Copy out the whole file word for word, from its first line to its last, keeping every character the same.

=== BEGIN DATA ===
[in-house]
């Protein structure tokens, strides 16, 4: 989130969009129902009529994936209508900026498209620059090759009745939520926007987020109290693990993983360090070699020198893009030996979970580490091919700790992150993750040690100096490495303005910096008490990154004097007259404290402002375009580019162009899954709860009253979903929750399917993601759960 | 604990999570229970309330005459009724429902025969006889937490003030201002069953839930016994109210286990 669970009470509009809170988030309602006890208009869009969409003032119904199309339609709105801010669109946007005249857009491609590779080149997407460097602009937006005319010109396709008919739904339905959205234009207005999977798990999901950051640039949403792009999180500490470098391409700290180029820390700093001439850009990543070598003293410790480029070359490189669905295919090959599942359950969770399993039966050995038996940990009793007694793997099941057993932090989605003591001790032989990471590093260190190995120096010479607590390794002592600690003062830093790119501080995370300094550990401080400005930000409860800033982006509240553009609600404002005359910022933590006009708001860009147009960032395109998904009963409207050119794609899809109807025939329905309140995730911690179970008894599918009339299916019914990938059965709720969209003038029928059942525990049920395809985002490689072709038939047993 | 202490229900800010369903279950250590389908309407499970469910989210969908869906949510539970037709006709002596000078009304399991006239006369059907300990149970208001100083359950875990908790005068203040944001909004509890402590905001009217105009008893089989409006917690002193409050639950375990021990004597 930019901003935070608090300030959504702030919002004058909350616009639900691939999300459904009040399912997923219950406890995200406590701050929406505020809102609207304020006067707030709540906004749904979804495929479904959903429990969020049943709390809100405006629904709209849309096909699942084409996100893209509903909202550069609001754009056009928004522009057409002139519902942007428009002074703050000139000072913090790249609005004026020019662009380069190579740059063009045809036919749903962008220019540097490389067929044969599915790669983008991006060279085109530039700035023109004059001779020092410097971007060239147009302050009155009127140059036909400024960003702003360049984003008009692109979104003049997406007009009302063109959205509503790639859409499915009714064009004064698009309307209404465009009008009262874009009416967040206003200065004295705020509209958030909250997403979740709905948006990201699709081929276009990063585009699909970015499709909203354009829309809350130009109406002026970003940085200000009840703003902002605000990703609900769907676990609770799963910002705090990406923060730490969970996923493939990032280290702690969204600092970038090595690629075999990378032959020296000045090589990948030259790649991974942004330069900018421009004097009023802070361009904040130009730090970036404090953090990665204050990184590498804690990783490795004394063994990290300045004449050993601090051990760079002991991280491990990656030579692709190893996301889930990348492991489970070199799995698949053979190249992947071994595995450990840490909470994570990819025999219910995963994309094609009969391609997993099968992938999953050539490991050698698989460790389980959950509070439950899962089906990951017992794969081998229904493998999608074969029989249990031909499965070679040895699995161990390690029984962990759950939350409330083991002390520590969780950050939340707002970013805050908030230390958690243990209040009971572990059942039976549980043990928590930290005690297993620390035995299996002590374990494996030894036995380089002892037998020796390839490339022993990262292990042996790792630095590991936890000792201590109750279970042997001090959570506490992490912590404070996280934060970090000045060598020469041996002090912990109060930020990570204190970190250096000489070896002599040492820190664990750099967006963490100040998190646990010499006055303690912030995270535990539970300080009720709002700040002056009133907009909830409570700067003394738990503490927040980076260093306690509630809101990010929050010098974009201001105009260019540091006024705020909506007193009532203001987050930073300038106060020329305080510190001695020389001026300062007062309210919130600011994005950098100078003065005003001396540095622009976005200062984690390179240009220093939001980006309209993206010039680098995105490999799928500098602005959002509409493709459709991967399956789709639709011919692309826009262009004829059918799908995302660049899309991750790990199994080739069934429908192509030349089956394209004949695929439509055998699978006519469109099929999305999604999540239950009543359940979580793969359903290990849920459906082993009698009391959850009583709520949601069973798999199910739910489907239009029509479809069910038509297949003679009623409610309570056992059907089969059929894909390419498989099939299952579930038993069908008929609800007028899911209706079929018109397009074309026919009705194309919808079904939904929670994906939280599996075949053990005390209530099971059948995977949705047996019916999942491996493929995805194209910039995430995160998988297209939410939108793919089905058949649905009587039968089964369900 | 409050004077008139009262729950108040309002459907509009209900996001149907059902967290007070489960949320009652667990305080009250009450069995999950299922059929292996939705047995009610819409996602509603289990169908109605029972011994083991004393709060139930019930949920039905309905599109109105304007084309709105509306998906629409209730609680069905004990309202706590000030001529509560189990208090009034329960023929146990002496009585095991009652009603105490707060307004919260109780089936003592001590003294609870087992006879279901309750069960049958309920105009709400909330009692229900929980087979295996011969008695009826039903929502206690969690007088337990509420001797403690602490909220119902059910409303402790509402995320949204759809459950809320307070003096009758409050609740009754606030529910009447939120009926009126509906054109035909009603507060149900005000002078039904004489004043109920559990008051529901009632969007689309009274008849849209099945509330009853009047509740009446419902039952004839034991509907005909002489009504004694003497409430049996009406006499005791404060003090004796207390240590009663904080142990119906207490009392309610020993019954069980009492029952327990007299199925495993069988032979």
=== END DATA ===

[in-house]
């Protein structure tokens, strides 16, 4: 989130969009129902009529994936209508900026498209620059090759009745939520926007987020109290693990993983360090070699020198893009030996979970580490091919700790992150993750040690100096490495303005910096008490990154004097007259404290402002375009580019162009899954709860009253979903929750399917993601759960 | 604990999570229970309330005459009724429902025969006889937490003030201002069953839930016994109210286990 669970009470509009809170988030309602006890208009869009969409003032119904199309339609709105801010669109946007005249857009491609590779080149997407460097602009937006005319010109396709008919739904339905959205234009207005999977798990999901950051640039949403792009999180500490470098391409700290180029820390700093001439850009990543070598003293410790480029070359490189669905295919090959599942359950969770399993039966050995038996940990009793007694793997099941057993932090989605003591001790032989990471590093260190190995120096010479607590390794002592600690003062830093790119501080995370300094550990401080400005930000409860800033982006509240553009609600404002005359910022933590006009708001860009147009960032395109998904009963409207050119794609899809109807025939329905309140995730911690179970008894599918009339299916019914990938059965709720969209003038029928059942525990049920395809985002490689072709038939047993 | 202490229900800010369903279950250590389908309407499970469910989210969908869906949510539970037709006709002596000078009304399991006239006369059907300990149970208001100083359950875990908790005068203040944001909004509890402590905001009217105009008893089989409006917690002193409050639950375990021990004597 930019901003935070608090300030959504702030919002004058909350616009639900691939999300459904009040399912997923219950406890995200406590701050929406505020809102609207304020006067707030709540906004749904979804495929479904959903429990969020049943709390809100405006629904709209849309096909699942084409996100893209509903909202550069609001754009056009928004522009057409002139519902942007428009002074703050000139000072913090790249609005004026020019662009380069190579740059063009045809036919749903962008220019540097490389067929044969599915790669983008991006060279085109530039700035023109004059001779020092410097971007060239147009302050009155009127140059036909400024960003702003360049984003008009692109979104003049997406007009009302063109959205509503790639859409499915009714064009004064698009309307209404465009009008009262874009009416967040206003200065004295705020509209958030909250997403979740709905948006990201699709081929276009990063585009699909970015499709909203354009829309809350130009109406002026970003940085200000009840703003902002605000990703609900769907676990609770799963910002705090990406923060730490969970996923493939990032280290702690969204600092970038090595690629075999990378032959020296000045090589990948030259790649991974942004330069900018421009004097009023802070361009904040130009730090970036404090953090990665204050990184590498804690990783490795004394063994990290300045004449050993601090051990760079002991991280491990990656030579692709190893996301889930990348492991489970070199799995698949053979190249992947071994595995450990840490909470994570990819025999219910995963994309094609009969391609997993099968992938999953050539490991050698698989460790389980959950509070439950899962089906990951017992794969081998229904493998999608074969029989249990031909499965070679040895699995161990390690029984962990759950939350409330083991002390520590969780950050939340707002970013805050908030230390958690243990209040009971572990059942039976549980043990928590930290005690297993620390035995299996002590374990494996030894036995380089002892037998020796390839490339022993990262292990042996790792630095590991936890000792201590109750279970042997001090959570506490992490912590404070996280934060970090000045060598020469041996002090912990109060930020990570204190970190250096000489070896002599040492820190664990750099967006963490100040998190646990010499006055303690912030995270535990539970300080009720709002700040002056009133907009909830409570700067003394738990503490927040980076260093306690509630809101990010929050010098974009201001105009260019540091006024705020909506007193009532203001987050930073300038106060020329305080510190001695020389001026300062007062309210919130600011994005950098100078003065005003001396540095622009976005200062984690390179240009220093939001980006309209993206010039680098995105490999799928500098602005959002509409493709459709991967399956789709639709011919692309826009262009004829059918799908995302660049899309991750790990199994080739069934429908192509030349089956394209004949695929439509055998699978006519469109099929999305999604999540239950009543359940979580793969359903290990849920459906082993009698009391959850009583709520949601069973798999199910739910489907239009029509479809069910038509297949003679009623409610309570056992059907089969059929894909390419498989099939299952579930038993069908008929609800007028899911209706079929018109397009074309026919009705194309919808079904939904929670994906939280599996075949053990005390209530099971059948995977949705047996019916999942491996493929995805194209910039995430995160998988297209939410939108793919089905058949649905009587039968089964369900 | 409050004077008139009262729950108040309002459907509009209900996001149907059902967290007070489960949320009652667990305080009250009450069995999950299922059929292996939705047995009610819409996602509603289990169908109605029972011994083991004393709060139930019930949920039905309905599109109105304007084309709105509306998906629409209730609680069905004990309202706590000030001529509560189990208090009034329960023929146990002496009585095991009652009603105490707060307004919260109780089936003592001590003294609870087992006879279901309750069960049958309920105009709400909330009692229900929980087979295996011969008695009826039903929502206690969690007088337990509420001797403690602490909220119902059910409303402790509402995320949204759809459950809320307070003096009758409050609740009754606030529910009447939120009926009126509906054109035909009603507060149900005000002078039904004489004043109920559990008051529901009632969007689309009274008849849209099945509330009853009047509740009446419902039952004839034991509907005909002489009504004694003497409430049996009406006499005791404060003090004796207390240590009663904080142990119906207490009392309610020993019954069980009492029952327990007299199925495993069988032979």